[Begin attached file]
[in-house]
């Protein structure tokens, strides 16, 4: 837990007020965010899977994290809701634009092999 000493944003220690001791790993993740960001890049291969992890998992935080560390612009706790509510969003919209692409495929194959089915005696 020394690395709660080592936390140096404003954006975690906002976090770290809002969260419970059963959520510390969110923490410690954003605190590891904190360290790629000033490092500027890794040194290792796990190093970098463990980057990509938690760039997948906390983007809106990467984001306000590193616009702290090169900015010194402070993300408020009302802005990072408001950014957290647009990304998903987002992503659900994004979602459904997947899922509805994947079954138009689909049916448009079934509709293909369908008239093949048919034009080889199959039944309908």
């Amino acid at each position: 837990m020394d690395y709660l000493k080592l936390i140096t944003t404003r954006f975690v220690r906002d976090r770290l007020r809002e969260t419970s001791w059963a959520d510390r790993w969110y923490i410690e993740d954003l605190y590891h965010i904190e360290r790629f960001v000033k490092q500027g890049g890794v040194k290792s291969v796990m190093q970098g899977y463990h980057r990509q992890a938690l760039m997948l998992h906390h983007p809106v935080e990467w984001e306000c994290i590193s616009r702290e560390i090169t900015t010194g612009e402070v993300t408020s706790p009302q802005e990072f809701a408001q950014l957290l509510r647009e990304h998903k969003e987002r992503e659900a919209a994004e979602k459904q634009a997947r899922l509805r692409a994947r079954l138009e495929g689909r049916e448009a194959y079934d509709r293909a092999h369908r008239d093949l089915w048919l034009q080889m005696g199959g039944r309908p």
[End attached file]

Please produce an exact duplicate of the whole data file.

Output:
[in-house]
């Protein structure tokens, strides 16, 4: 837990007020965010899977994290809701634009092999 000493944003220690001791790993993740960001890049291969992890998992935080560390612009706790509510969003919209692409495929194959089915005696 020394690395709660080592936390140096404003954006975690906002976090770290809002969260419970059963959520510390969110923490410690954003605190590891904190360290790629000033490092500027890794040194290792796990190093970098463990980057990509938690760039997948906390983007809106990467984001306000590193616009702290090169900015010194402070993300408020009302802005990072408001950014957290647009990304998903987002992503659900994004979602459904997947899922509805994947079954138009689909049916448009079934509709293909369908008239093949048919034009080889199959039944309908």
């Amino acid at each position: 837990m020394d690395y709660l000493k080592l936390i140096t944003t404003r954006f975690v220690r906002d976090r770290l007020r809002e969260t419970s001791w059963a959520d510390r790993w969110y923490i410690e993740d954003l605190y590891h965010i904190e360290r790629f960001v000033k490092q500027g890049g890794v040194k290792s291969v796990m190093q970098g899977y463990h980057r990509q992890a938690l760039m997948l998992h906390h983007p809106v935080e990467w984001e306000c994290i590193s616009r702290e560390i090169t900015t010194g612009e402070v993300t408020s706790p009302q802005e990072f809701a408001q950014l957290l509510r647009e990304h998903k969003e987002r992503e659900a919209a994004e979602k459904q634009a997947r899922l509805r692409a994947r079954l138009e495929g689909r049916e448009a194959y079934d509709r293909a092999h369908r008239d093949l089915w048919l034009q080889m005696g199959g039944r309908p």